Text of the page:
Shimshon smiled goodheartedly, stroked Tzvika's shoulder, and said: "I don't think that you are really slow. When you were little, you did have some sort of slowness, and since you didn't manage to overcome it, the slowness decided to stick to you and to become your trademark. Today, no one expects you to be fast. People have reconciled themselves to the fact that you aren't speedy and don't believe that you are capable of doing things quickly. Their lack of confidence in you has clung to you, and even though you try, you don't manage to be quick. Here, far from the eyes of everyone who knows you, you will be able to see for yourself that you can do it. After we practice together, you will become an expert, and will succeed in being fast in other places too."

"I hope so," Tzvika replied in a hushed voice.

When the pounding of hammers began to resound from the Rotner's home, Shimshon and Tzvika were still taking the boards out of the shed and transferring them to the porch. When they finished, it was too late to begin hammering. The framework of the Rotner Sukkah was already up, but that didn't ruin Tzvika's mood. He and Shimshon checked and saw that the time it took Tzvika to transfer the last board was less than the time it had taken him to transfer the first one, and it didn't matter how much less. What counted was that he was progressing.

Shimon explained that Tzvika would become more proficient from board to board and compared Tzvika's situation to that of an electrical appliance, which begins at a certain pace, and gains impetus gradually. "An electrical appliance," Shimshon said, "can't start off at top speed. It always needs time in which to reach maximal speed. Tzvika, start off as best you can, while trying to increase your speed from board to board."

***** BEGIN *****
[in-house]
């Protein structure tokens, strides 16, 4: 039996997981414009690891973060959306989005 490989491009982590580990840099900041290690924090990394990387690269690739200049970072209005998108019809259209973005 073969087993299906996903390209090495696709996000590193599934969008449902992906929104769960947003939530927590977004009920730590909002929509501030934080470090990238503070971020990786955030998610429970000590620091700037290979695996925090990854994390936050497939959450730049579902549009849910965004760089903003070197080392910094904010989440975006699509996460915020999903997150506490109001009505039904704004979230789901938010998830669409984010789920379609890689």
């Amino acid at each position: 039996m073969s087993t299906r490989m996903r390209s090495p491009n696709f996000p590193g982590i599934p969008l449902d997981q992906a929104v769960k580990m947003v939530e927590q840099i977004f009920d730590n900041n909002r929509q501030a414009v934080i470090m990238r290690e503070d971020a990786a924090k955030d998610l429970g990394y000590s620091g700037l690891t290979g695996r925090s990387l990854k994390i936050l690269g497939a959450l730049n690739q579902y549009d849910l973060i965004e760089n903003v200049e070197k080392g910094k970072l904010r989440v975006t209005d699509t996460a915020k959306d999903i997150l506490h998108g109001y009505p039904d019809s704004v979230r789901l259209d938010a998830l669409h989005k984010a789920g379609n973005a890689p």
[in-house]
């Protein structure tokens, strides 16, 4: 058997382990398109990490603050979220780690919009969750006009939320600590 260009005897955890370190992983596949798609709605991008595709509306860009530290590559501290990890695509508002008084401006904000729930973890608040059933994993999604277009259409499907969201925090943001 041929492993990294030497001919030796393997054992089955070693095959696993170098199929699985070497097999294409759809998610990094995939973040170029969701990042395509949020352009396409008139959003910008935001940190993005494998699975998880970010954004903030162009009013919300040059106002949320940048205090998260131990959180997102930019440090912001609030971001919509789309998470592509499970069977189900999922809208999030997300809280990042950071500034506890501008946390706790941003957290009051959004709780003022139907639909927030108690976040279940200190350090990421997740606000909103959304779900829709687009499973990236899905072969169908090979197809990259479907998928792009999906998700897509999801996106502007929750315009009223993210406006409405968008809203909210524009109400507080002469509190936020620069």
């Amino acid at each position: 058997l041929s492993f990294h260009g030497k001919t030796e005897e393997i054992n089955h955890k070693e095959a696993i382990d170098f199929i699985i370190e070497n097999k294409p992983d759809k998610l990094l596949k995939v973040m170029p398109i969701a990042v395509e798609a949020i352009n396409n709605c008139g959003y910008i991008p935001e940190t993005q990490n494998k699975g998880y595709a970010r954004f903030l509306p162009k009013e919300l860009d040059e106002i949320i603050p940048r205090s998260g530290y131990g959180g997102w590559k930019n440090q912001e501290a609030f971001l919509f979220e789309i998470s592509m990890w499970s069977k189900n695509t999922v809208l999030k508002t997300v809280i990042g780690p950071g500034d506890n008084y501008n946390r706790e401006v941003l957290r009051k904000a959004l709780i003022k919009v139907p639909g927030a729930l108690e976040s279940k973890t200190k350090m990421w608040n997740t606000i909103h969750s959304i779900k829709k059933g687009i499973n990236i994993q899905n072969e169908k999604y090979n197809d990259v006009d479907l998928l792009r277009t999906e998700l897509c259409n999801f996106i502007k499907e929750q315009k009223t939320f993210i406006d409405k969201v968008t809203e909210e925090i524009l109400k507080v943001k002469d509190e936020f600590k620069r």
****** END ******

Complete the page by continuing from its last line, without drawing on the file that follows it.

Tzvika smiled. He had never known this. No one had ever drawn his attention to that rule in life.

The next day, Tzvika worked at screwing on the "butterflies." It was important for him to check how his rate improved from screwing to screwing. Shimshon volunteered to check this on the secondhand of his watch, and the result pleased both of them: "An improvement of 30% from "butterfly" to "butterfly" -- from the first screw to the last one," Shimshon encouragingly said.

While building the Sukkah, the two chatted about many and varied subjects. Tzvika, who felt loved and competent, opened his heart to the neighbor who listened to him with sincere understanding and empathy. Tzvika's parents were aware of the process. They thanked Hashem for having sent the special shaliach to help Tzvika where they had failed.

In the house, the first buds of an accelerated pace began to sprout. The satisfaction which his family displayed served as the best incentive and was far more effective than the proddings he had heard day and night, in the past.

It is difficult to describe the impact of the satisfaction Tzvika felt upon seeing the Sukkah standing upright. It isn't difficult to surmise that at home, he had never felt like a real partner to the building of the Sukkah. At home, by the time he had managed to complete one task the others had finished all of their work, while in this case, only he and Shimshon had built the Sukkah. It was no wonder that Tzvika gladly accepted the invitation of the friendly neighbor for the rest of the holiday.

On Sukkos, they studied gemora together, and Shimshon warmly complemented him on his vast knowledge, even noting that his past slowness (and he stressed the word "past") had advantages too. "Moderation, is a very important trait in the acquisition of Torah," Shimshon said.

Together they opened Orchos Tzaddikim, and discovered that in "Shaar Hazerizus," the author notes that one shouldn't be too swift, and says: "One who rides quickly is very likely to stumble . . . Chazal have said: `Be moderate in the din.' "